Walter Burley's Physics Commentaries and the Mathematics of Alteration

in Early Science and Medicine
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Abstract

In a long question, "Whether there is motion to quality," (Utrum ad qualitatem sit motus) which became part of his Oxford Expositio omnium librorum Physicorum cum questionibus optime disputatis, composed before 1310, Walter Burley supported the succession-of-forms theory of qualitative change. After commenting on Peter Lombard's Sentences at Paris, Burley took part in disputations on controversial questions in the early 1320s, resulting in his De primo et ultimo instanti and his Tractatus Primus and Tractatus Secundus de intensione et remissione formarum. In these independent controversial works, Burley advanced and defended the succession-of-forms theory with greater detail and precision. This paper examines the treatment of the mathematics of alteration in Burley's final Parisian Expositio in libros octo de physico auditu in light of this earlier controversial work.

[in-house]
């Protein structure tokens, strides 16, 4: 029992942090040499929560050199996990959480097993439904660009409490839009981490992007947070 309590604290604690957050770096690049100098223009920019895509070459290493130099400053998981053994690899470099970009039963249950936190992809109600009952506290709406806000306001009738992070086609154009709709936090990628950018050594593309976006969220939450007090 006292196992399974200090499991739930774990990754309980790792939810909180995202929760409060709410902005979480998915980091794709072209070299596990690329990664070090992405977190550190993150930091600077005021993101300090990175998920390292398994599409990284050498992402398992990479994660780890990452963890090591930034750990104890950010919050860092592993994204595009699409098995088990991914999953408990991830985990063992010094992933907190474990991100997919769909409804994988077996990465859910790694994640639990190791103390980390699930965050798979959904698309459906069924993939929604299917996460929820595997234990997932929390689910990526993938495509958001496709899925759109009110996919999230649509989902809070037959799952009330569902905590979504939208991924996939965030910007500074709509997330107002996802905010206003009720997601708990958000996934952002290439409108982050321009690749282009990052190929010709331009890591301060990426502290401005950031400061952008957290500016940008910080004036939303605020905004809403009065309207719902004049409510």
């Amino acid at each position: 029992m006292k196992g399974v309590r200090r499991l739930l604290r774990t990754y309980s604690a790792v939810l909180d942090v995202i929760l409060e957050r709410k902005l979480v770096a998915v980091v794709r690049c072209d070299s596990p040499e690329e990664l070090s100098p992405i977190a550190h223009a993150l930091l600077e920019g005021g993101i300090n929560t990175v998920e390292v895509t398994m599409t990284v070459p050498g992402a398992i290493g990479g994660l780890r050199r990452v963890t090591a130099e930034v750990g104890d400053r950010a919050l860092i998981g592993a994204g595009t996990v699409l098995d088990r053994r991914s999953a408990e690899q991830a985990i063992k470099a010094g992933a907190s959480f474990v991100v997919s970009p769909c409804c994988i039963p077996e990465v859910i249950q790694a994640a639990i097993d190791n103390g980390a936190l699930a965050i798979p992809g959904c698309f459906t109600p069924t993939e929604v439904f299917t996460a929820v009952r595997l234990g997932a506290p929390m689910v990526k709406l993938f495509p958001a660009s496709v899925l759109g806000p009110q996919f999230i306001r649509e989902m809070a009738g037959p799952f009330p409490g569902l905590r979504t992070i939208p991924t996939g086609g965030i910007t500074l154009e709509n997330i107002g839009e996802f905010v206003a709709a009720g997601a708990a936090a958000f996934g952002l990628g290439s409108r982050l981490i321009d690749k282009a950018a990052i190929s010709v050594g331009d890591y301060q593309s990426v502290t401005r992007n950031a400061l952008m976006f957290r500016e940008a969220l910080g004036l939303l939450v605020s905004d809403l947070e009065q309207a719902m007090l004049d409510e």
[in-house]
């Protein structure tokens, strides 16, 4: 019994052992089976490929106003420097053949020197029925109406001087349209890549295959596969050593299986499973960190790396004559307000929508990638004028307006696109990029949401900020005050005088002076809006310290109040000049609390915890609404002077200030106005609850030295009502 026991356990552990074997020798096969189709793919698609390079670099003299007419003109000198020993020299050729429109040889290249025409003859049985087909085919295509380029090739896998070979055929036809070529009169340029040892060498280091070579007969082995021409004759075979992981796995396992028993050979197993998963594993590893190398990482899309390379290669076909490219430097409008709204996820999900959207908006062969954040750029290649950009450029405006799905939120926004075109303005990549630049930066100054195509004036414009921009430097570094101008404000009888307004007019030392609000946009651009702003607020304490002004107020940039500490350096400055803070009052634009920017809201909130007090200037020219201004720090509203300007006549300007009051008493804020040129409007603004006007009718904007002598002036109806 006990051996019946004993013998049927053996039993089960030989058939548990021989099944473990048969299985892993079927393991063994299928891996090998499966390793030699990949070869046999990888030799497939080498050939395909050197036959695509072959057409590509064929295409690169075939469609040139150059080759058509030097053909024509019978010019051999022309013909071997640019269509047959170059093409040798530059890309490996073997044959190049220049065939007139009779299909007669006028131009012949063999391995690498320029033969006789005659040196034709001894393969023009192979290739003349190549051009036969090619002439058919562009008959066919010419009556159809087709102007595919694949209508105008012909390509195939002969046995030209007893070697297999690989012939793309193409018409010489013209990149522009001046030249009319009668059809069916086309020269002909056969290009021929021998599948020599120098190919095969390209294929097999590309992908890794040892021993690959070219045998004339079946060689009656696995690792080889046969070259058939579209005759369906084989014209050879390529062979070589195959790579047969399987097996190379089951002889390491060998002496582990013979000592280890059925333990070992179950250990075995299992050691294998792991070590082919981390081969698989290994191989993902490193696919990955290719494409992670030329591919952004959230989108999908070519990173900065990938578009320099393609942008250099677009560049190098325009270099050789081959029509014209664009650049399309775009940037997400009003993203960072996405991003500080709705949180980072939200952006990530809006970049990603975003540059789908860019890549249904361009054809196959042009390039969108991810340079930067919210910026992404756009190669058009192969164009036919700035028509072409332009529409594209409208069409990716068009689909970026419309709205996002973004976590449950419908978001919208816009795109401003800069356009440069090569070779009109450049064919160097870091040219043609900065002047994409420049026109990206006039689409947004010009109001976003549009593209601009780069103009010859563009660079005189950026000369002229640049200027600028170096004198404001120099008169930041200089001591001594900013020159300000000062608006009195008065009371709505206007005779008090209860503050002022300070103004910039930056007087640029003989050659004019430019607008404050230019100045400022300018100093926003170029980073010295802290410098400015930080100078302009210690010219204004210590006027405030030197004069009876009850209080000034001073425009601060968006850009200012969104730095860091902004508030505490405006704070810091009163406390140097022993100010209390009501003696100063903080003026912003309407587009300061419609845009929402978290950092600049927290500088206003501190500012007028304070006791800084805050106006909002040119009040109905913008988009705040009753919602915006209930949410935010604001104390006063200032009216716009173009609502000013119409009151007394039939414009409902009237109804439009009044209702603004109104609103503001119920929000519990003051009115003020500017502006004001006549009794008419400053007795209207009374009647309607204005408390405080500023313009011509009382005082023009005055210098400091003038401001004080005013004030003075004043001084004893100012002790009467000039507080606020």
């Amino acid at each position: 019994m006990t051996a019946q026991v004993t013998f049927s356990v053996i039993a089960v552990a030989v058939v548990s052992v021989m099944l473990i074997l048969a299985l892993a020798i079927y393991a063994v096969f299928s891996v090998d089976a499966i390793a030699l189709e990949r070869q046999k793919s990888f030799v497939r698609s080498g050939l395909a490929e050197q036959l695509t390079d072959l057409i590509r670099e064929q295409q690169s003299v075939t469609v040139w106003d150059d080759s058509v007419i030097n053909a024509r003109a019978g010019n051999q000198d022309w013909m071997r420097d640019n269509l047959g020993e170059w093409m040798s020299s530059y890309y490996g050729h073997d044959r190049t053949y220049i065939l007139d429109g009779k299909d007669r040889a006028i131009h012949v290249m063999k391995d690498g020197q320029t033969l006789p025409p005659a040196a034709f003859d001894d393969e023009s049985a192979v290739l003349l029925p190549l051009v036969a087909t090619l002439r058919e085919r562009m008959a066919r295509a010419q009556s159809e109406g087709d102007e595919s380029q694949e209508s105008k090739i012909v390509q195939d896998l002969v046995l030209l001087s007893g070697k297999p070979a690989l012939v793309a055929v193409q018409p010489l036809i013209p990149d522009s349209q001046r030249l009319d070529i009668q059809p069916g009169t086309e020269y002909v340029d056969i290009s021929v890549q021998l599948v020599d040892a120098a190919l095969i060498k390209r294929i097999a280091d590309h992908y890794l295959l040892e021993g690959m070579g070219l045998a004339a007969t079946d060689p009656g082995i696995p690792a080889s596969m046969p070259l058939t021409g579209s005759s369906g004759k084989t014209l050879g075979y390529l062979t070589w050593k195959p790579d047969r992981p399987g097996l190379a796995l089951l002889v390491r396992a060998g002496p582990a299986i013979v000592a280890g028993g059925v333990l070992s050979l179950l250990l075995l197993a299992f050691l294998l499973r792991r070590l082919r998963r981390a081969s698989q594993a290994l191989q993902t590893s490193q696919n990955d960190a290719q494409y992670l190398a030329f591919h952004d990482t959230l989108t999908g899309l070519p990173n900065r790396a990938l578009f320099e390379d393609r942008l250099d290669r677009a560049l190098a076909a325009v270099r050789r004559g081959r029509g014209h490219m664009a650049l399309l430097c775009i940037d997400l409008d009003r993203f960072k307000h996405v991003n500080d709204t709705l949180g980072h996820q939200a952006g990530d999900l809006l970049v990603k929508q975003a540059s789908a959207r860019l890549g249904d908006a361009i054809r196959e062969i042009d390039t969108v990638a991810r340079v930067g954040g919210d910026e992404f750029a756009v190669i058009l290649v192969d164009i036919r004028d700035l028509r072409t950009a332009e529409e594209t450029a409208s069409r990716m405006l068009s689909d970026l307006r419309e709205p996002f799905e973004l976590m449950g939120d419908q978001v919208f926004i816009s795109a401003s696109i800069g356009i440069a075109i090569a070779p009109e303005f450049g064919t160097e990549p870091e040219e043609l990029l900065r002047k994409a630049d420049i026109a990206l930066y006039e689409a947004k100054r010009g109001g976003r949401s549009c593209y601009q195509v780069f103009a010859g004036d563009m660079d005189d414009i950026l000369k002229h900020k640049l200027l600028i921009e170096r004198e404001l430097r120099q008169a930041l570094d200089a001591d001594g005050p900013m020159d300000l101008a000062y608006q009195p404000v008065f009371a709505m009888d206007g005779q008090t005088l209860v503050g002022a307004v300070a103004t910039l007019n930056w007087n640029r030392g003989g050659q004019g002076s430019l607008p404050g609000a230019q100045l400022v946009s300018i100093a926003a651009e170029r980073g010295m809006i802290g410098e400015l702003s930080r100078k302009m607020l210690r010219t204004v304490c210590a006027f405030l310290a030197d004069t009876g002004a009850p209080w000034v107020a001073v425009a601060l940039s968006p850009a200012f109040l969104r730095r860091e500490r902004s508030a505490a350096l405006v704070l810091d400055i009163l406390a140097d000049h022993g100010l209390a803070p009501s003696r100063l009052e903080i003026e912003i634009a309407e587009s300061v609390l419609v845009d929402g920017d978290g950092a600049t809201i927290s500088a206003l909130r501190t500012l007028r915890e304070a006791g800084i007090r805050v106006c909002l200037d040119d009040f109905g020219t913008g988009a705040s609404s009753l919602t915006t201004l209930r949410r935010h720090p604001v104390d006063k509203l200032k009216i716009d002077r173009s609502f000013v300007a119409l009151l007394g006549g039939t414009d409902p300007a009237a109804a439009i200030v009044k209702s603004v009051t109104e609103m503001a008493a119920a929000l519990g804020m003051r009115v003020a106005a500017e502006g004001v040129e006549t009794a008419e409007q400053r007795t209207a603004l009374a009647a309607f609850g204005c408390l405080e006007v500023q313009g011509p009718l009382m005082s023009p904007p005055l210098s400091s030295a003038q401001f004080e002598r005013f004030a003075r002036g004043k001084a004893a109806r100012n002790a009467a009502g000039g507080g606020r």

Walter Burley's Physics Commentaries and the Mathematics of Alteration

in Early Science and Medicine

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